We will also evaluate the neurobiological mechanisms involved in the antidepressant response to AV 101. We expect that this effect may modulate glutamate transmission and reverse the clinical symptoms of depression. The demonstration that a glycine-antagonist produces antidepressant effects without psychotomimetic side effects would support the therapeutic relevance of the glycine site of the NMDAR and could direct the development of novel drug targets for the treatment of depression.
Twenty-five individuals with treatment-resistant major depressive disorder (MDD) will be included.
Male and female patients, ages 18 to 65 years, with a diagnosis of MDD, currently in an episode of major depression, will be recruited for this study. This study will consist of a randomized, double-blind crossover administration of either the glycine receptor antagonist AV 101 (1,080 or 1,440 mg/day given orally) or placebo for 2 weeks. The study will assess the efficacy in improving overall depressive symptomatology and tolerability of AV 101 in treatment-resistant MDD. Other aims of the study include: 1) determining whether changes in brain neurochemicals (e.g. glutamate) and peripheral biomarkers obtained via MRS and cerebrospinal fluid (CSF) correlate with antidepressant response (decrease in Hamilton Depression Rating Scale (HDRS) total scores) to AV 101 in patients with treatment-resistant MDD, and 2) examine other potential biomarkers of response.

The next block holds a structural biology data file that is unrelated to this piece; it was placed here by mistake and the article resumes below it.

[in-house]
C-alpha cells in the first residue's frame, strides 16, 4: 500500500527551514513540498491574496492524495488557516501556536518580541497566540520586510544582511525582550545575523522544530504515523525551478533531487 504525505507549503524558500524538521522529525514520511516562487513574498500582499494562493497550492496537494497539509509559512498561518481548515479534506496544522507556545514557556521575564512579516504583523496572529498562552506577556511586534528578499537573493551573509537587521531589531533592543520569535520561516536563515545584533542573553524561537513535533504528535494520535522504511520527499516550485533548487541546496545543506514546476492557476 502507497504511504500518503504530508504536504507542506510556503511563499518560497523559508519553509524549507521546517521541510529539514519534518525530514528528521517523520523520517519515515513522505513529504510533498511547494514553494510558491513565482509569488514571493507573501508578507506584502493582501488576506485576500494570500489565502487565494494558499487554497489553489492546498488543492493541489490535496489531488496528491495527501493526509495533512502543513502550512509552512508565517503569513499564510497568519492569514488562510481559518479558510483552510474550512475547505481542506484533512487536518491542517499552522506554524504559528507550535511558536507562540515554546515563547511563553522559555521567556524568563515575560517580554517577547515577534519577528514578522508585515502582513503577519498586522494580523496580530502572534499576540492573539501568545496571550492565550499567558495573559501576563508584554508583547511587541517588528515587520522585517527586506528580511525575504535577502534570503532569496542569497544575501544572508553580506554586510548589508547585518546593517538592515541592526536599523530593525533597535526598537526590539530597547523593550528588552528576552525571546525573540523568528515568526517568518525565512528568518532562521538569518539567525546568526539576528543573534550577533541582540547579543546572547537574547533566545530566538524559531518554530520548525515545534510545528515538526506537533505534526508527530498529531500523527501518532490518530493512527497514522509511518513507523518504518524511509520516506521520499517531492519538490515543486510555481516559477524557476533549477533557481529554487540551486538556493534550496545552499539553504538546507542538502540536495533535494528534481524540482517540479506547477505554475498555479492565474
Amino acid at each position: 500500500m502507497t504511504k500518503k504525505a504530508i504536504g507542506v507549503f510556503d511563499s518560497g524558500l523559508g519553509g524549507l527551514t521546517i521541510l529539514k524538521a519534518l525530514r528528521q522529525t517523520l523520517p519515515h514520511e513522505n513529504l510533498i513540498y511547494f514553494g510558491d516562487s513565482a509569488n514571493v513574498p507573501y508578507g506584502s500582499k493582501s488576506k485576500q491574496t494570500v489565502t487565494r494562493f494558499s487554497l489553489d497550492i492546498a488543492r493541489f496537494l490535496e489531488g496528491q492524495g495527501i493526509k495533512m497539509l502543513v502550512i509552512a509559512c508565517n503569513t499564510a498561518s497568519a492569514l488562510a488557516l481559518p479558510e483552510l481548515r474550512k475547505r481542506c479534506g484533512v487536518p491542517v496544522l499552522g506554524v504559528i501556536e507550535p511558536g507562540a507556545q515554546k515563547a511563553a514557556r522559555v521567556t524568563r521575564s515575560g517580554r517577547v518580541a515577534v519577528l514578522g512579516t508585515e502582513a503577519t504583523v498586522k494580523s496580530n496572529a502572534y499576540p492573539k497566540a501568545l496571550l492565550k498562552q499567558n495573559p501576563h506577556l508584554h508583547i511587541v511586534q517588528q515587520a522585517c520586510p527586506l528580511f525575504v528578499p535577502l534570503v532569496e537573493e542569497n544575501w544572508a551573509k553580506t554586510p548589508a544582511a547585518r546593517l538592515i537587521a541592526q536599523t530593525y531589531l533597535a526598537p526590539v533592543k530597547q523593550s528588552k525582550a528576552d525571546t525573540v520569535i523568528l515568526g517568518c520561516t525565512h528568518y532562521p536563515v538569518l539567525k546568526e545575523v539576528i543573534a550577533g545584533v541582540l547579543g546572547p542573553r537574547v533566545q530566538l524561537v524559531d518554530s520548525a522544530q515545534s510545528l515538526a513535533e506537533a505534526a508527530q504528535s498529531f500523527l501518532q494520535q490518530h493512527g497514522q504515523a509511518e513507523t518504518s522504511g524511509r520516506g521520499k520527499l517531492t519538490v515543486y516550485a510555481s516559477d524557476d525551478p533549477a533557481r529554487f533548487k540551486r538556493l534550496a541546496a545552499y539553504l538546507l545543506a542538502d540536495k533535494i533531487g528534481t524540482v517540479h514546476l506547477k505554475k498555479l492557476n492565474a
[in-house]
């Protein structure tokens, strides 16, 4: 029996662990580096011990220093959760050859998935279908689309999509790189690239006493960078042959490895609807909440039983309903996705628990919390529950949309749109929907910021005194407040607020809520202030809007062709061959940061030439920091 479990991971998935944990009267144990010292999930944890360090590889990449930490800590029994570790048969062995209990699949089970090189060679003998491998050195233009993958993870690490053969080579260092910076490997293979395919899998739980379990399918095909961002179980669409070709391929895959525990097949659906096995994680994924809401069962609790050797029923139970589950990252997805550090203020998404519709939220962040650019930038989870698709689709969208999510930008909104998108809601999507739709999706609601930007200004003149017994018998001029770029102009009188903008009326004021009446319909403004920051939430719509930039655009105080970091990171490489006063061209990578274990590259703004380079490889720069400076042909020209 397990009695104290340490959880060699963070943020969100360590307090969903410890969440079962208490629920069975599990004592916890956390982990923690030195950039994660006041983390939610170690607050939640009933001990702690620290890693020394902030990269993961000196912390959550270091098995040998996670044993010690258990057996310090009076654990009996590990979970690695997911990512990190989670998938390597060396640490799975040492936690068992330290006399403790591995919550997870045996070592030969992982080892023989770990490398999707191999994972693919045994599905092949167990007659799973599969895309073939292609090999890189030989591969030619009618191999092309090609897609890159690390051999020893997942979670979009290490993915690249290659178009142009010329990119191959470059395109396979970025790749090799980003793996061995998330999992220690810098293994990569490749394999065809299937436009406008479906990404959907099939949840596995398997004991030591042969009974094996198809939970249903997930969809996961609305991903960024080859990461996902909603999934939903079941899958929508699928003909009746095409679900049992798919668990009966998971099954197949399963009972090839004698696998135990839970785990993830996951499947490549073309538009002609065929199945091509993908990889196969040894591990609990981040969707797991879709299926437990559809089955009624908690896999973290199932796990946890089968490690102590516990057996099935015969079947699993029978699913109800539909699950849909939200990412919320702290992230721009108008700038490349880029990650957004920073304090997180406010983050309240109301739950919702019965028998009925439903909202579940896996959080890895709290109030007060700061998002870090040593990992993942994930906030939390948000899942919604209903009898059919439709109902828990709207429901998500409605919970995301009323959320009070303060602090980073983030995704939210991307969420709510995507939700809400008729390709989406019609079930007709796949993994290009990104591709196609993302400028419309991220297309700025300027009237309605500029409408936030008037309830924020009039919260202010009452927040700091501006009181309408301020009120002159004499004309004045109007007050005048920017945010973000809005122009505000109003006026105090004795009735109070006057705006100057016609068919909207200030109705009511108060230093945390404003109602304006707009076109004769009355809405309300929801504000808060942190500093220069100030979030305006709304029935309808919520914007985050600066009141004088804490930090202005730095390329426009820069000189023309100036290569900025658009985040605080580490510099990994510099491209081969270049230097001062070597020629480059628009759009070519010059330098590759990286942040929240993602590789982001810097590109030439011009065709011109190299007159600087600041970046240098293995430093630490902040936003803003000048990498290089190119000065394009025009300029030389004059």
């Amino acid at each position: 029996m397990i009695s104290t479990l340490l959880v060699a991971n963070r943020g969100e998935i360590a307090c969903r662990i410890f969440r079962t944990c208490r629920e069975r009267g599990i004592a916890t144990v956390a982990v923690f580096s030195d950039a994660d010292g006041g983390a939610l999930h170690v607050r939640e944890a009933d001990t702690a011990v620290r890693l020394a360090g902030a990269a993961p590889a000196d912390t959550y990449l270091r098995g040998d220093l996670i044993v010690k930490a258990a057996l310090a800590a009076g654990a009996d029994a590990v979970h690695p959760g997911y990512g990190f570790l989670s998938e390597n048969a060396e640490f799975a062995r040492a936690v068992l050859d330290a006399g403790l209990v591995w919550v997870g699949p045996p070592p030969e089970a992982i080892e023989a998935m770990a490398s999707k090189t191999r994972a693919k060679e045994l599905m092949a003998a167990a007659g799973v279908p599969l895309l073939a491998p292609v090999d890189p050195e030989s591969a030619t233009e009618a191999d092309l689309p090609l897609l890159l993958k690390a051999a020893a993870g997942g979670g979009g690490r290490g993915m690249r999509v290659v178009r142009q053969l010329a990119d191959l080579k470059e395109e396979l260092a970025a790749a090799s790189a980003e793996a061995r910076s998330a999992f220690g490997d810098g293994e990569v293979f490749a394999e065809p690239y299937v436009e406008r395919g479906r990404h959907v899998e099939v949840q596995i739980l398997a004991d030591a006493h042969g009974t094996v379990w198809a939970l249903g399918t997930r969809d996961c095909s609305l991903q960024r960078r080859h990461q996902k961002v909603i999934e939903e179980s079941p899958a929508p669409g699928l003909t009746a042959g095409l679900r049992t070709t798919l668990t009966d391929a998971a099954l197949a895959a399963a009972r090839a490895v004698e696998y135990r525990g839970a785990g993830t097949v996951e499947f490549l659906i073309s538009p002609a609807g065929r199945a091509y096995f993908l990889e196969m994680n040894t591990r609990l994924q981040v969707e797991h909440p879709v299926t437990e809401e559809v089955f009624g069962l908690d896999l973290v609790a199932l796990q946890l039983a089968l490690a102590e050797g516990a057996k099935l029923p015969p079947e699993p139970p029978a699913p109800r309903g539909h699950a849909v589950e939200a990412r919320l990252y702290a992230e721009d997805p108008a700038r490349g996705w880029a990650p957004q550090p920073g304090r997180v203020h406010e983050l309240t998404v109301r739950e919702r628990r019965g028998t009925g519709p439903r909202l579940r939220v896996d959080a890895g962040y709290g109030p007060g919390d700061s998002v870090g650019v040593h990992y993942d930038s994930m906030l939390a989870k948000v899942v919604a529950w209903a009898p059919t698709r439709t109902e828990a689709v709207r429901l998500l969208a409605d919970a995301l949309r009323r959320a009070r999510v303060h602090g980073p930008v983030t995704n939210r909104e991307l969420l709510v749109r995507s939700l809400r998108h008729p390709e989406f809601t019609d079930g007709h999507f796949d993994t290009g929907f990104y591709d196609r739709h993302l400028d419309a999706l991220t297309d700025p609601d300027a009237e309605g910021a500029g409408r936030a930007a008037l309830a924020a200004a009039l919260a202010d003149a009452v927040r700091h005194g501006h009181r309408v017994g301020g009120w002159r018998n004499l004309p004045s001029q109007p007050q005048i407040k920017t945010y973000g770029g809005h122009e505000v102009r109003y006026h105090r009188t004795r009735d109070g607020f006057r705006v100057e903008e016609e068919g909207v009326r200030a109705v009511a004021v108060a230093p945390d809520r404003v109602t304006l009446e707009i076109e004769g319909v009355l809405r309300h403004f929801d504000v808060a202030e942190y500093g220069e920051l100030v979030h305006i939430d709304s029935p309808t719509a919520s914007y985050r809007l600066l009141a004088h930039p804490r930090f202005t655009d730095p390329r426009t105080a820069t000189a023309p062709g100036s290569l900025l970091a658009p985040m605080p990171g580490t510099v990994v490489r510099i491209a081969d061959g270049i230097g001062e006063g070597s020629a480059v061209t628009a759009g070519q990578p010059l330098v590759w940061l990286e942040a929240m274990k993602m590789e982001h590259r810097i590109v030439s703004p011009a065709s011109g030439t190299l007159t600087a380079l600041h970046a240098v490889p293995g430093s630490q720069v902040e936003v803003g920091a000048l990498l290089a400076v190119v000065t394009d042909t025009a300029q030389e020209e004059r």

Primary: Hamilton Rating Scale (HDRS) total score.
Secondary: Proportion of subjects achieving remission (HDRS less than or greater than 7) and response (greater than or equal to 50% reduction from baseline in HDRS total score); change from baseline in Hamilton Anxiety Rating Scale (HAM-A), Montgomery-Asberg Depression Rating Scale (MADRS), and the Columbia Suicide Severity Rating Scale (C-SSRS) total scores. Surrogate biomarkers of drug effect/response include: changes in prefrontal glutamate levels measured with 7T H-MRS.
|Study Type :||Interventional (Clinical Trial)|